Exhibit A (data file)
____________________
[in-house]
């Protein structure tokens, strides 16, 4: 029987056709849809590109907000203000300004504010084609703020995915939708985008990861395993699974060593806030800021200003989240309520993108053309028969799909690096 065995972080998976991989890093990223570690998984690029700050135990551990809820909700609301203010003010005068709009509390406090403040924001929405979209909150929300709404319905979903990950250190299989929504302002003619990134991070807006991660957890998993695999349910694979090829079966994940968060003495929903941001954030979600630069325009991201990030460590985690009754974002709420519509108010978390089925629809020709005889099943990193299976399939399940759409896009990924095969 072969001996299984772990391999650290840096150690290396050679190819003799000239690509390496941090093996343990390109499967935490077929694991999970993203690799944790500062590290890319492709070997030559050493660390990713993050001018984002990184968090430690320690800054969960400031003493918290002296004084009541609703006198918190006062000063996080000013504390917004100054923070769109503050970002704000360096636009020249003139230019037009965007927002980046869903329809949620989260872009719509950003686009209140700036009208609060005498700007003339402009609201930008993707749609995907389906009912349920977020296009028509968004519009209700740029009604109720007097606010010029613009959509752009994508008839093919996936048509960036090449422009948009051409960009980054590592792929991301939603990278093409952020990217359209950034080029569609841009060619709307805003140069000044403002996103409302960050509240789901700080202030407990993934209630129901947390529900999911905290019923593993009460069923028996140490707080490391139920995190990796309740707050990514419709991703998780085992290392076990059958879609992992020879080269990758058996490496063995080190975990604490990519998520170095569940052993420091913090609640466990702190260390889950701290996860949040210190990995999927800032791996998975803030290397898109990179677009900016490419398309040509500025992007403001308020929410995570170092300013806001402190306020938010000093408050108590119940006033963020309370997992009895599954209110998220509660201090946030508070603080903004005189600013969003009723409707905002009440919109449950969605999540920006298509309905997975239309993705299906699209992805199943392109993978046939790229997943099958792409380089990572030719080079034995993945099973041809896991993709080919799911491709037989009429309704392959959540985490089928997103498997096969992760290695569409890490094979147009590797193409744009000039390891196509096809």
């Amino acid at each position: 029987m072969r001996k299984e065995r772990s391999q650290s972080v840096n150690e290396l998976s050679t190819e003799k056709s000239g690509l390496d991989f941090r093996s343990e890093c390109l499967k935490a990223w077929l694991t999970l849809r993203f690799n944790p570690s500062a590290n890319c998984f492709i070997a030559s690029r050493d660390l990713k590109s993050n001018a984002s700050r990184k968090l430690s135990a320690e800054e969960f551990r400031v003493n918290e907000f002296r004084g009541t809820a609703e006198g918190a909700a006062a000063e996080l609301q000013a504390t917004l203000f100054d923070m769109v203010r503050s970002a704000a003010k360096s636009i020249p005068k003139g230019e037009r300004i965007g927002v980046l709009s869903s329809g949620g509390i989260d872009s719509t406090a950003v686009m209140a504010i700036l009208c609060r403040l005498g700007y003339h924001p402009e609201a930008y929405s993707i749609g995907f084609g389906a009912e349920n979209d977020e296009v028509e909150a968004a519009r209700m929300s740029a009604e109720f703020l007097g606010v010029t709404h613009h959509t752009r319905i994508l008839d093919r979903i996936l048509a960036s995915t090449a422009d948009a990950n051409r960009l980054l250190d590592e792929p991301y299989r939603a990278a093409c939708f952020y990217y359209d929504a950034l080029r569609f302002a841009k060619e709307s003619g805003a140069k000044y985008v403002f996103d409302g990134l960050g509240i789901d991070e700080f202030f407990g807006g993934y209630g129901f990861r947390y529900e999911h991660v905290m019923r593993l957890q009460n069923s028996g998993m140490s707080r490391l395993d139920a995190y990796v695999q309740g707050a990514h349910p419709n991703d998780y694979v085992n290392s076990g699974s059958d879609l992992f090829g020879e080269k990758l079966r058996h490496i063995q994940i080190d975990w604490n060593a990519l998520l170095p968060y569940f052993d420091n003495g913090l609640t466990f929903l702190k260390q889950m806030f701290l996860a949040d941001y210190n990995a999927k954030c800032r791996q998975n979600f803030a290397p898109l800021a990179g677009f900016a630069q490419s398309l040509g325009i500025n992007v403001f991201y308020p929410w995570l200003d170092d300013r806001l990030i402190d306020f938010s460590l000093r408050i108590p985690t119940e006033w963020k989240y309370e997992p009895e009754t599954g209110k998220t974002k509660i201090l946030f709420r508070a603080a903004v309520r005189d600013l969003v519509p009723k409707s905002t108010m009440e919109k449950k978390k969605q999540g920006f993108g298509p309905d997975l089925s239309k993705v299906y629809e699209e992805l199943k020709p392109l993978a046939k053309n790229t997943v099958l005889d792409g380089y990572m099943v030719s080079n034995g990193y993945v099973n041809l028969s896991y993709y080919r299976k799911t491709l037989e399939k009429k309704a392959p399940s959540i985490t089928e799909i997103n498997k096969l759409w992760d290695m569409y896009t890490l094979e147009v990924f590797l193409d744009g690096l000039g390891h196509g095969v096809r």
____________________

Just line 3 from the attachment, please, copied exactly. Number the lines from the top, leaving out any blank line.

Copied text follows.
């Amino acid at each position: 029987m072969r001996k299984e065995r772990s391999q650290s972080v840096n150690e290396l998976s050679t190819e003799k056709s000239g690509l390496d991989f941090r093996s343990e890093c390109l499967k935490a990223w077929l694991t999970l849809r993203f690799n944790p570690s500062a590290n890319c998984f492709i070997a030559s690029r050493d660390l990713k590109s993050n001018a984002s700050r990184k968090l430690s135990a320690e800054e969960f551990r400031v003493n918290e907000f002296r004084g009541t809820a609703e006198g918190a909700a006062a000063e996080l609301q000013a504390t917004l203000f100054d923070m769109v203010r503050s970002a704000a003010k360096s636009i020249p005068k003139g230019e037009r300004i965007g927002v980046l709009s869903s329809g949620g509390i989260d872009s719509t406090a950003v686009m209140a504010i700036l009208c609060r403040l005498g700007y003339h924001p402009e609201a930008y929405s993707i749609g995907f084609g389906a009912e349920n979209d977020e296009v028509e909150a968004a519009r209700m929300s740029a009604e109720f703020l007097g606010v010029t709404h613009h959509t752009r319905i994508l008839d093919r979903i996936l048509a960036s995915t090449a422009d948009a990950n051409r960009l980054l250190d590592e792929p991301y299989r939603a990278a093409c939708f952020y990217y359209d929504a950034l080029r569609f302002a841009k060619e709307s003619g805003a140069k000044y985008v403002f996103d409302g990134l960050g509240i789901d991070e700080f202030f407990g807006g993934y209630g129901f990861r947390y529900e999911h991660v905290m019923r593993l957890q009460n069923s028996g998993m140490s707080r490391l395993d139920a995190y990796v695999q309740g707050a990514h349910p419709n991703d998780y694979v085992n290392s076990g699974s059958d879609l992992f090829g020879e080269k990758l079966r058996h490496i063995q994940i080190d975990w604490n060593a990519l998520l170095p968060y569940f052993d420091n003495g913090l609640t466990f929903l702190k260390q889950m806030f701290l996860a949040d941001y210190n990995a999927k954030c800032r791996q998975n979600f803030a290397p898109l800021a990179g677009f900016a630069q490419s398309l040509g325009i500025n992007v403001f991201y308020p929410w995570l200003d170092d300013r806001l990030i402190d306020f938010s460590l000093r408050i108590p985690t119940e006033w963020k989240y309370e997992p009895e009754t599954g209110k998220t974002k509660i201090l946030f709420r508070a603080a903004v309520r005189d600013l969003v519509p009723k409707s905002t108010m009440e919109k449950k978390k969605q999540g920006f993108g298509p309905d997975l089925s239309k993705v299906y629809e699209e992805l199943k020709p392109l993978a046939k053309n790229t997943v099958l005889d792409g380089y990572m099943v030719s080079n034995g990193y993945v099973n041809l028969s896991y993709y080919r299976k799911t491709l037989e399939k009429k309704a392959p399940s959540i985490t089928e799909i997103n498997k096969l759409w992760d290695m569409y896009t890490l094979e147009v990924f590797l193409d744009g690096l000039g390891h196509g095969v096809r």